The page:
SEPTEMBER BIRTHSTONE, SAPPHIRE
September’s birthstone, Sapphire is associated with faith, honesty, wisdom and serenity.
It is believed to increase mental clarity and enhance spirituality in a person.
Sapphires are generally deep blue in colour but they are also found in other colors like yellow and pink.
Sapphire promotes pure emotions – purity of mind, serenity, joy and peace. Opens the mind to beauty and love.
Clears the mind of unwanted thoughts.
The ancient Greeks believed the sapphire to symbolize wisdom and purity, and reserved them for kings and priests.
They believed the world itself was set upon a giant sapphire, whose color could be seen in the late summer sky.
Other ancient cultures believed sapphires could protect the wearer from envious enemies and poisoning, and even that a poisonous snake could be killed by being placed near a sapphire.
Ancient doctors even ground the birthstone of September into a powder and used it to treat rheumatism, depression and eye problems. The medieval female religious cleric Hildegard of Bingen wrote about the incredible healing powers of sapphires in her well-regarded book of medicine, in which she claimed that sapphires had special powers from God and could help improve the intellect.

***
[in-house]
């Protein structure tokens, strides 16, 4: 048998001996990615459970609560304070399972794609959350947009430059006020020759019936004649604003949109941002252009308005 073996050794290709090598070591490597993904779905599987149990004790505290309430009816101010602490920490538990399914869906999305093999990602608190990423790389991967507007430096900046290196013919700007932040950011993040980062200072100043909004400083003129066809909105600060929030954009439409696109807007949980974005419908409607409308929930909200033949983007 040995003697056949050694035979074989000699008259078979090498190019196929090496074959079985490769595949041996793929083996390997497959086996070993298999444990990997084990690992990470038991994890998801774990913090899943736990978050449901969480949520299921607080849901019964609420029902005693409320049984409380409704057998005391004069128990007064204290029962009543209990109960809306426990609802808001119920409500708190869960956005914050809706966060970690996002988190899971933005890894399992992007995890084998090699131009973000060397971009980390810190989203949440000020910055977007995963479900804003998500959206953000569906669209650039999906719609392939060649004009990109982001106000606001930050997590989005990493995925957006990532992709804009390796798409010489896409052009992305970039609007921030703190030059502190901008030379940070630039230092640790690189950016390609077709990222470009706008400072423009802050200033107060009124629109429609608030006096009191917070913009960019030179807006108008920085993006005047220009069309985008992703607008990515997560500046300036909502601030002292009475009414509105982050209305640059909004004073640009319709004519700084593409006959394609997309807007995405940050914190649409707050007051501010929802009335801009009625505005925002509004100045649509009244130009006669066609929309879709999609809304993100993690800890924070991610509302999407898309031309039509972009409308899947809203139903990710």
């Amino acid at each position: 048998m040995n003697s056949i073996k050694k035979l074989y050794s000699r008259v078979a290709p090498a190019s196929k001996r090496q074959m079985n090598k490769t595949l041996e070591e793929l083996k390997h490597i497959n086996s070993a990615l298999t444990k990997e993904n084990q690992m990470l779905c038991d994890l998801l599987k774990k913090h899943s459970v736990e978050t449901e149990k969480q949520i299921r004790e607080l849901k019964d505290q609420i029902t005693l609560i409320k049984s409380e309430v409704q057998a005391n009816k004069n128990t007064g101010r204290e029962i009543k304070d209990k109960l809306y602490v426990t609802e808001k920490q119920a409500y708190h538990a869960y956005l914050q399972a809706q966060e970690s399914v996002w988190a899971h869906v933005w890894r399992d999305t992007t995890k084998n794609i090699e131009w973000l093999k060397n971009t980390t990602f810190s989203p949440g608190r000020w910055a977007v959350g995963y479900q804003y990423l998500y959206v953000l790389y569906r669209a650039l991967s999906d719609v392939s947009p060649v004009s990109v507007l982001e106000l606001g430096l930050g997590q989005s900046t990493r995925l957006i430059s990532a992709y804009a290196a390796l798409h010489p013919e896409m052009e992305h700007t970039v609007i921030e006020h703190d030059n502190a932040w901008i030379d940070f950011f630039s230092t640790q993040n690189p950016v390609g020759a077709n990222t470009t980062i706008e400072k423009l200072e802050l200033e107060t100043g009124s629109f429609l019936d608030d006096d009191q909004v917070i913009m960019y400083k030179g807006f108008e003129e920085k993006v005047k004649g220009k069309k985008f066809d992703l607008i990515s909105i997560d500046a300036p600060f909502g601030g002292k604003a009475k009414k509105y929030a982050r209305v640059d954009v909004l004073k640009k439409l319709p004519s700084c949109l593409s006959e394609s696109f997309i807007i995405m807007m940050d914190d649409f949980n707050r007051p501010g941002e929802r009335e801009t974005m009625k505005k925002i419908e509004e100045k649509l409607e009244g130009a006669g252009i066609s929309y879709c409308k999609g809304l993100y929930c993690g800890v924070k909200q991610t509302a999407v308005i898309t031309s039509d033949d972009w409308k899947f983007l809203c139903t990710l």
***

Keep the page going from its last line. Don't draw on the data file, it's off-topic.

The September birthstone Sapphire derives its name from the Greek word “sapphirus” meaning blue, a word which itself comes from the Hebrew “sappir” which means to shine. Sapphires have a long and precious history in the ancient Jewish tradition.
Ancient Hebrew texts claim that Noah’s Ark was illuminated with a giant sapphire used as a window, and the same stone was said to be placed in the Jewish High Priest’s breastplate, the original source of the notion of birthstones.
Finally, the Ten Commandments themselves were said to have been engraved on giant sapphire tablets. The term sapphire originally applied to lapis lazuli, an extraordinarily rare and prized stone of the ancient world.
This blue gem of lazurite came only from a mine in northern Afghanistan, and was given mystical and magical properties in ancient Egypt and medieval Europe.
This gem was so rare that in the Middle Ages, European gemologists began referring to blue specimens of corundum, a recently discovered gem at the time, with the ancient name of sapphire.